Perry James Henry Watkins knew growing up that he was gay. When his friends asked him, he told them the truth. Born on August 20, 1948, in Joplin, Missouri, Watkins’ mother, who accepted his sexual orientation, asked him to always be truthful. He should never lie nor “give a hoot what anybody thinks,” wrote Randy Shilts in “Conduct Unbecoming: Gays and Lesbians in the U.S. Military”.
Watkins remained truthful about his sexual orientation throughout high school in Tacoma, where he took dance classes. He studied at the Tacoma City Ballet and later earned a BA in business and theater. In 1967 when he received his draft summons during the Vietnam War, he marked “yes” on his inductee questionnaire when asked about “homosexual tendencies”, according to BlackPast.
Watkins had every reason to believe he would never serve because the U.S. military barred homosexuals. But the Army in a response sent Watkins to a psychiatrist. There, he was interrogated about his sexuality and asked if he had qualms about serving his country. Watkins answered, “No problem.” He began his military career as an openly gay man began in May 1968 after the doctor had said he was qualified.
“The doctor probably figured Watkins would be drafted, go to Vietnam, get killed, and nobody would ever hear about it again,” Shilts wrote. “At least that was how Watkins sized up the situation years later with a wry chuckle.”
During the early years of his military career, Watkins tried several times to leave the military because of his sexual orientation considering the Army had dismissed some White gay peers. But anytime he tried leaving, the military denied his request. Watkins believed that he was denied because of his race. In 1970, his first two years in the Army ended but he needed funding for college, so he reenlisted.
For the second time, he was truthful about the homosexuality question and was accepted. Watkins would serve twice in Korea in the early 1970s. Anytime he was off duty during that period, he performed in drag under the stage name of Simone in Army clubs throughout Europe. But by 1975, Watkins’ commanding officer started proceedings to discharge him, without warning. A hearing was held in October that year beginning a four-year administrative process to kick him out. Watkins fought against this.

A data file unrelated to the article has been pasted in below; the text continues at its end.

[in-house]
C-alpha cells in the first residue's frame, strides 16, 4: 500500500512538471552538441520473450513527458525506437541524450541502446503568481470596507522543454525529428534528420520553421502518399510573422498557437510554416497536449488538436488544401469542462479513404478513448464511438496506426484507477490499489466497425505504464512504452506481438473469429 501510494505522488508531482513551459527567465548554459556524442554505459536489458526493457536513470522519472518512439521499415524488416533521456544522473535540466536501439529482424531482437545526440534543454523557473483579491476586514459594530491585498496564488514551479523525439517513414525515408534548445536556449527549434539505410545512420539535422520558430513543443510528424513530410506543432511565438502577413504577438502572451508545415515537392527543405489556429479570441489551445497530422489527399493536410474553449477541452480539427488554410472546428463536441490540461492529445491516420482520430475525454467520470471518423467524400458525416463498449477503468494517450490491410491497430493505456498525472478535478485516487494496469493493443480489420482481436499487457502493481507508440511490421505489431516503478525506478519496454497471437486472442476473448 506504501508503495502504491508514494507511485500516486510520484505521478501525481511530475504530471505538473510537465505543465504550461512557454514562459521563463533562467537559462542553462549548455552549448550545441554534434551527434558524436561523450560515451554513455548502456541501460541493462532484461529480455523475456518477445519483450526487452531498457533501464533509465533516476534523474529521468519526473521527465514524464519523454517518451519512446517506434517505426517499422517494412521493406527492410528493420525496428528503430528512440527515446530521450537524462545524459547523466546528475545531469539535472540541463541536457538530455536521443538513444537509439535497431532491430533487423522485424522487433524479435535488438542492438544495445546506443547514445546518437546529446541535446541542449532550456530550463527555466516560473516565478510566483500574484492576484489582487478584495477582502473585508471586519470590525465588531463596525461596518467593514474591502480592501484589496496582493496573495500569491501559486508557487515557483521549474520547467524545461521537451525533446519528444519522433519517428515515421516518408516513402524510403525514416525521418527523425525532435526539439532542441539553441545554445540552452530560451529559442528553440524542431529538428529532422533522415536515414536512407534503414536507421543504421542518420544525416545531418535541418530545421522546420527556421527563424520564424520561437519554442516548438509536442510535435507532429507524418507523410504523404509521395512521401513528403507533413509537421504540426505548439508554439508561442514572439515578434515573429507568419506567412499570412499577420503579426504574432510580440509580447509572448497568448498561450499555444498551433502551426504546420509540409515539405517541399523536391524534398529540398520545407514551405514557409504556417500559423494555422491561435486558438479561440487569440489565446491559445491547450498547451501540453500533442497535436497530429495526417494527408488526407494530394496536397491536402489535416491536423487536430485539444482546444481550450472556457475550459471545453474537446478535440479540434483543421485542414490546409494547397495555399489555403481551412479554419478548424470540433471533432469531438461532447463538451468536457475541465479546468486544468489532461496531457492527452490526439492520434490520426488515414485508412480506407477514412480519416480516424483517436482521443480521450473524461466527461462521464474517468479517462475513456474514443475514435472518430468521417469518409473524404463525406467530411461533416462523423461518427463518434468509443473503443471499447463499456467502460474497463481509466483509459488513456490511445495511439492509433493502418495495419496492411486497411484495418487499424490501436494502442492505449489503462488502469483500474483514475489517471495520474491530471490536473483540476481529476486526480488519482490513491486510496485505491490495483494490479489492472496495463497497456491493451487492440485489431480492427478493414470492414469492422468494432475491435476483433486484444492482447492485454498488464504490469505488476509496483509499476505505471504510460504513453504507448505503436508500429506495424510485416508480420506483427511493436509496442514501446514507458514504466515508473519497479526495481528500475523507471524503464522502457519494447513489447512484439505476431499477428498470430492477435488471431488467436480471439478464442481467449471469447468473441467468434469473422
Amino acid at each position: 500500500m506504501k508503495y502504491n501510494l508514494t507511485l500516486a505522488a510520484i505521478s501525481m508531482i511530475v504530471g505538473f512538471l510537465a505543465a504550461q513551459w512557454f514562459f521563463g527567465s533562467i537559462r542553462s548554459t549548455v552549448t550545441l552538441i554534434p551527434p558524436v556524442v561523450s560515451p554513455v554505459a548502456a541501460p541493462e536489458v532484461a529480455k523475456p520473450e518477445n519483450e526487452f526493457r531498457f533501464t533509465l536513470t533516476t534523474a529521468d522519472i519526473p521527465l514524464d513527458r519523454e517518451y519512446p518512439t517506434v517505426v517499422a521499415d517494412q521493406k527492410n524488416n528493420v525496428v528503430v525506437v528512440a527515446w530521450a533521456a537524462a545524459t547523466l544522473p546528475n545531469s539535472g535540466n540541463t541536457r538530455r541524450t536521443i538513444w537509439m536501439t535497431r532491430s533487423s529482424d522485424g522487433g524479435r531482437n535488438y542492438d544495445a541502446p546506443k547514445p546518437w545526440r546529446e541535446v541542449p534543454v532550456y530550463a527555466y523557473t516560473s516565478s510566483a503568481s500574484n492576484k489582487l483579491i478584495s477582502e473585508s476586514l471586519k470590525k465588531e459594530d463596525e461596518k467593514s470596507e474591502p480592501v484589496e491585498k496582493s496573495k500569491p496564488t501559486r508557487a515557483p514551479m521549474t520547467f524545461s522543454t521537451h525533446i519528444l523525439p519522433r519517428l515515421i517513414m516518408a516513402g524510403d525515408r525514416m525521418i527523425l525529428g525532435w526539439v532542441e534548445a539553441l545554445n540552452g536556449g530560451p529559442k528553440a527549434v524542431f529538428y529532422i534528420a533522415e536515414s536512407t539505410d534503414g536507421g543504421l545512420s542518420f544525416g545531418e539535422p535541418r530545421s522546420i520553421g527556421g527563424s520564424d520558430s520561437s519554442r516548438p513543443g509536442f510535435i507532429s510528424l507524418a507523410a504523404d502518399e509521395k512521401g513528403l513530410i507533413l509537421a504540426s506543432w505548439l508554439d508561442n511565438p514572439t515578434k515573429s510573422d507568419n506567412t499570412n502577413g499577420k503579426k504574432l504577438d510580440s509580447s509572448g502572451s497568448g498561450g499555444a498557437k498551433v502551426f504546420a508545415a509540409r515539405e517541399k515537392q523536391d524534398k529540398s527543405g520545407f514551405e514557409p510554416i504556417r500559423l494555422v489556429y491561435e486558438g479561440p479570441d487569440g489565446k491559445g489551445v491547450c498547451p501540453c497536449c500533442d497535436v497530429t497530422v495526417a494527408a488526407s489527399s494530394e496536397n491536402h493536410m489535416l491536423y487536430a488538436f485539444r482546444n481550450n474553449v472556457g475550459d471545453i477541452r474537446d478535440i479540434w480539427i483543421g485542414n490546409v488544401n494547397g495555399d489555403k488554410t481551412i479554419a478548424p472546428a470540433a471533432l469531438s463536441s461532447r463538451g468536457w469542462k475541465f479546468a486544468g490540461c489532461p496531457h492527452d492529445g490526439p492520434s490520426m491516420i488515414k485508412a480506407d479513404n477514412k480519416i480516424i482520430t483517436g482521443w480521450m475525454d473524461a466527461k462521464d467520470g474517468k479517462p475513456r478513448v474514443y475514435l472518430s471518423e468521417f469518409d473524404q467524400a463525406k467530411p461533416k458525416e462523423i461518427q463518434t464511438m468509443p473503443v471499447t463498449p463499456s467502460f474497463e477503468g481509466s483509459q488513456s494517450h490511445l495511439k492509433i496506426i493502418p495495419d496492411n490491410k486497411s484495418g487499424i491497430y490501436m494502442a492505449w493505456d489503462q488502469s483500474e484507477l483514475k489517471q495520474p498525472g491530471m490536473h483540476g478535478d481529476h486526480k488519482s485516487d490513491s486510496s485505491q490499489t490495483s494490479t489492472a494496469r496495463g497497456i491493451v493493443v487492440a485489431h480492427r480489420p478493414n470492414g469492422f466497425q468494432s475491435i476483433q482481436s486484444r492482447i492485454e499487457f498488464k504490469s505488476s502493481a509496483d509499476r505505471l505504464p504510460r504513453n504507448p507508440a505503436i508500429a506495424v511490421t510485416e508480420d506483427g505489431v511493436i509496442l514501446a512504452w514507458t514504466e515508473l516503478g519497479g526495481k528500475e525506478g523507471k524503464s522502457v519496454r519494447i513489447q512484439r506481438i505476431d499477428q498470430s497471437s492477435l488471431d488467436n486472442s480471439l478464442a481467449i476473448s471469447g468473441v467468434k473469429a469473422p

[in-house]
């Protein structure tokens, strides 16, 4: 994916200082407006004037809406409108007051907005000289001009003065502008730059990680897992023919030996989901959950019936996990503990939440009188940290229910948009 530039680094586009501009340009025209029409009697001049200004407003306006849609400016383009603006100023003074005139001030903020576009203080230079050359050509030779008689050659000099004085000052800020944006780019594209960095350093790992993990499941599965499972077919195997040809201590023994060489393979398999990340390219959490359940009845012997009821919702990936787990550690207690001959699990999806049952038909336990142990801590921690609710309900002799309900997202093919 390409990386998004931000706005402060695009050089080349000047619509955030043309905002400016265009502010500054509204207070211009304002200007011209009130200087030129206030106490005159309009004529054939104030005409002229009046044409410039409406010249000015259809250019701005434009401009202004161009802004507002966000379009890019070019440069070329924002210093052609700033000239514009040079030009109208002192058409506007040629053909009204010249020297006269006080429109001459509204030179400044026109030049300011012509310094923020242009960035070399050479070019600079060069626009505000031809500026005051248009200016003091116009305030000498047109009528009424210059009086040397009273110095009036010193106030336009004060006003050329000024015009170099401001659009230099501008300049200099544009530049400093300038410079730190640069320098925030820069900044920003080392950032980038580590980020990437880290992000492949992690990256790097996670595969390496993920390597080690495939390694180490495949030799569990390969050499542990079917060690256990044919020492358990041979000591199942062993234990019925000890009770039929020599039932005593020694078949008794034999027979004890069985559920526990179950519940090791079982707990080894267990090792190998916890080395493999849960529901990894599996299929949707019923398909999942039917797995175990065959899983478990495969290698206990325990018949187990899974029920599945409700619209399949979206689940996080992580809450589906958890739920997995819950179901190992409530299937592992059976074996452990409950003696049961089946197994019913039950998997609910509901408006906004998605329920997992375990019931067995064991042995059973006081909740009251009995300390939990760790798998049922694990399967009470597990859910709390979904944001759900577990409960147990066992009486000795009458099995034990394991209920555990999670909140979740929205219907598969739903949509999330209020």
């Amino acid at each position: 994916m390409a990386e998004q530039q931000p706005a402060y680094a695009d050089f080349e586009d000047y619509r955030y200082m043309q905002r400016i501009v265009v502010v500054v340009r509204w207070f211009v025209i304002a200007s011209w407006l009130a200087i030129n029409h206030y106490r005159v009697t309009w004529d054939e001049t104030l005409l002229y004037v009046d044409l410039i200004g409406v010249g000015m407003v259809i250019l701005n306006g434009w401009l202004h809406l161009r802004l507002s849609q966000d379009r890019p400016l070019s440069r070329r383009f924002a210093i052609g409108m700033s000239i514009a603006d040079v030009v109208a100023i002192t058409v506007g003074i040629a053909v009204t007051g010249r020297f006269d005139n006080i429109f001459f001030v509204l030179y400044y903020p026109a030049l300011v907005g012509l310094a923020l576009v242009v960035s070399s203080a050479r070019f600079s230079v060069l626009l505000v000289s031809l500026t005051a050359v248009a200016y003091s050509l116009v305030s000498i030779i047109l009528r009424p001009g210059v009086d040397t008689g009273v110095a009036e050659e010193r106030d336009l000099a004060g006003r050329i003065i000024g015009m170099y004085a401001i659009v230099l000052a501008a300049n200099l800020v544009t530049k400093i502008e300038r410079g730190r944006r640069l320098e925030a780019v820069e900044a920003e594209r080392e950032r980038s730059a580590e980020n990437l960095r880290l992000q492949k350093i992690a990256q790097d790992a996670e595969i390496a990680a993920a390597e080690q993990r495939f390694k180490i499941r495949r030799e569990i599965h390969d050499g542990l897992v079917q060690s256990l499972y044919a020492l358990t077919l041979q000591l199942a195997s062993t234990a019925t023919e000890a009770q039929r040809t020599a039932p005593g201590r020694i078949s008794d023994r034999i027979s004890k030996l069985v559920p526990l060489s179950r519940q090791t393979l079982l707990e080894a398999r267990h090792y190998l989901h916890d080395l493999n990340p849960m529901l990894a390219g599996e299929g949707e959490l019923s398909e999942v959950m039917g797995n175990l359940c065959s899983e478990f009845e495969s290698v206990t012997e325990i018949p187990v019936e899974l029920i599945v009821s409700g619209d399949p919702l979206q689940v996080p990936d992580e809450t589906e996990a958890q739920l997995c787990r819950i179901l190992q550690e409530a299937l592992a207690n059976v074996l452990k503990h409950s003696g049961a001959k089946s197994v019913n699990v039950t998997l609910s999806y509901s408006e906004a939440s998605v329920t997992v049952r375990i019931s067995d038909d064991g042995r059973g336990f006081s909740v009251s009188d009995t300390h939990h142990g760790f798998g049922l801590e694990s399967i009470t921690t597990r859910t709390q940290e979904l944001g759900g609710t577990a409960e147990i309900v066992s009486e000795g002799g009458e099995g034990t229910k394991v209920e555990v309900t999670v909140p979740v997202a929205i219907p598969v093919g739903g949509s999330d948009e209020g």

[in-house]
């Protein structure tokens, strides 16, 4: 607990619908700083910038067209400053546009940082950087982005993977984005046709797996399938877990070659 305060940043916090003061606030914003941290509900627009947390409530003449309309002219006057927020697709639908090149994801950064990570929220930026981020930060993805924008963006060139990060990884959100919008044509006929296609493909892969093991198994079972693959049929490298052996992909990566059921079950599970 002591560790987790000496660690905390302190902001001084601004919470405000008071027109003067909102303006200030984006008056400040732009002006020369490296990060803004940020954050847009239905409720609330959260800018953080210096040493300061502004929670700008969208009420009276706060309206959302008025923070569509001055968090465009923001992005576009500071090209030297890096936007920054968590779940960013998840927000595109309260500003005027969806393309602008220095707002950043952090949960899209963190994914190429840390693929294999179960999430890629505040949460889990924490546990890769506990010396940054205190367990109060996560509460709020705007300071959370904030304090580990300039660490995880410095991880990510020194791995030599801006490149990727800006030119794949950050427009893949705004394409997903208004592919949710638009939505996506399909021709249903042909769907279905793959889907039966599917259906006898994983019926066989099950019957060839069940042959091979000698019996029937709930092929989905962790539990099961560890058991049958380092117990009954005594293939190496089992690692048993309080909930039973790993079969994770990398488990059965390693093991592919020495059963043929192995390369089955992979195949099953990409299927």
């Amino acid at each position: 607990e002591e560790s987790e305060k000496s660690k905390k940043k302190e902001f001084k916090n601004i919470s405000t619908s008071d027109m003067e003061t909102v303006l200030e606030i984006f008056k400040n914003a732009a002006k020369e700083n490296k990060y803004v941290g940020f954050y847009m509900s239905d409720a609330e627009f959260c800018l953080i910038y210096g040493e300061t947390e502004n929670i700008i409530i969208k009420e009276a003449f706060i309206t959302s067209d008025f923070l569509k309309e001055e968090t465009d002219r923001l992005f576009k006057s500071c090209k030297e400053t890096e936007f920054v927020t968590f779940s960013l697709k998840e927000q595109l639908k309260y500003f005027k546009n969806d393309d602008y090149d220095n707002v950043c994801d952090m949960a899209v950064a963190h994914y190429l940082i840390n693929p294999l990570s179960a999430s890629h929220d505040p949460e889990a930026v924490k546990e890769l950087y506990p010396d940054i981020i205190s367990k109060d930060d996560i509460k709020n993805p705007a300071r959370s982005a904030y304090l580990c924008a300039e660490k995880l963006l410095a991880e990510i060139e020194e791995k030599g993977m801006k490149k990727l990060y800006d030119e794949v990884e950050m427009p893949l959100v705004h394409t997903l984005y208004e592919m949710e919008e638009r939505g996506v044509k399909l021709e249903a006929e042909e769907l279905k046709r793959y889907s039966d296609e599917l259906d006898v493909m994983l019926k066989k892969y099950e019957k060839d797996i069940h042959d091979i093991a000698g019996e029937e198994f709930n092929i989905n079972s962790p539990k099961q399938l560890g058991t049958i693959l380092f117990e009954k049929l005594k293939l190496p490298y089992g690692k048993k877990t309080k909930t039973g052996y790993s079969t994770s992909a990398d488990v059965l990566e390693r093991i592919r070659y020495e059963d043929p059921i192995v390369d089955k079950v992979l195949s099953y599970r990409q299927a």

In 1979, his military-clearance renewal was rejected because he was gay, despite all of his military work and honors. Watkins sued the Army two years later. The Army responded by discharging him for being gay. The fact that the Army had earlier accepted his sexual orientation but later removed him for it became the center of his long court battle, as stated by BlackPast.
“For 16 years the Army said being homosexual wasn’t detrimental to my job,” Watkins said in a 1988 interview. “Then, after the fact, they said it was. Logic is a lost art in the Army.”
In 1989, the United States Court of Appeals for the Ninth Circuit in San Francisco ordered the Army to allow Watkins to re-enlist. It ruled that “despite the military’s unequivocal ban on homosexuals, it would be unjust to permit the Army to invoke that policy in Mr. Watkins’s case, given his multiple re-enlistments, the fact that he had told his superiors of his homosexuality on several occasions during his career and his ‘exceptionally outstanding military record'”, The New York Times reported.
The ruling was appealed by the Bush Administration but in November 1990, the Supreme Court gave Watkins his victory. The New York Times reported that Watkins, rather than re-enlist, settled the case a year later, receiving retroactive pay of about $135,000, full retirement benefits, an honorable discharge and a retroactive promotion from staff sergeant to sergeant first class.
Watkins, in his last years, lectured throughout the United States on topics related to being gay in the military. He also worked with terminally ill people after having tested positive for the virus that causes AIDS, reports said. Watkins died from AIDS-related complications in Tacoma on March 13, 1996. He was 48.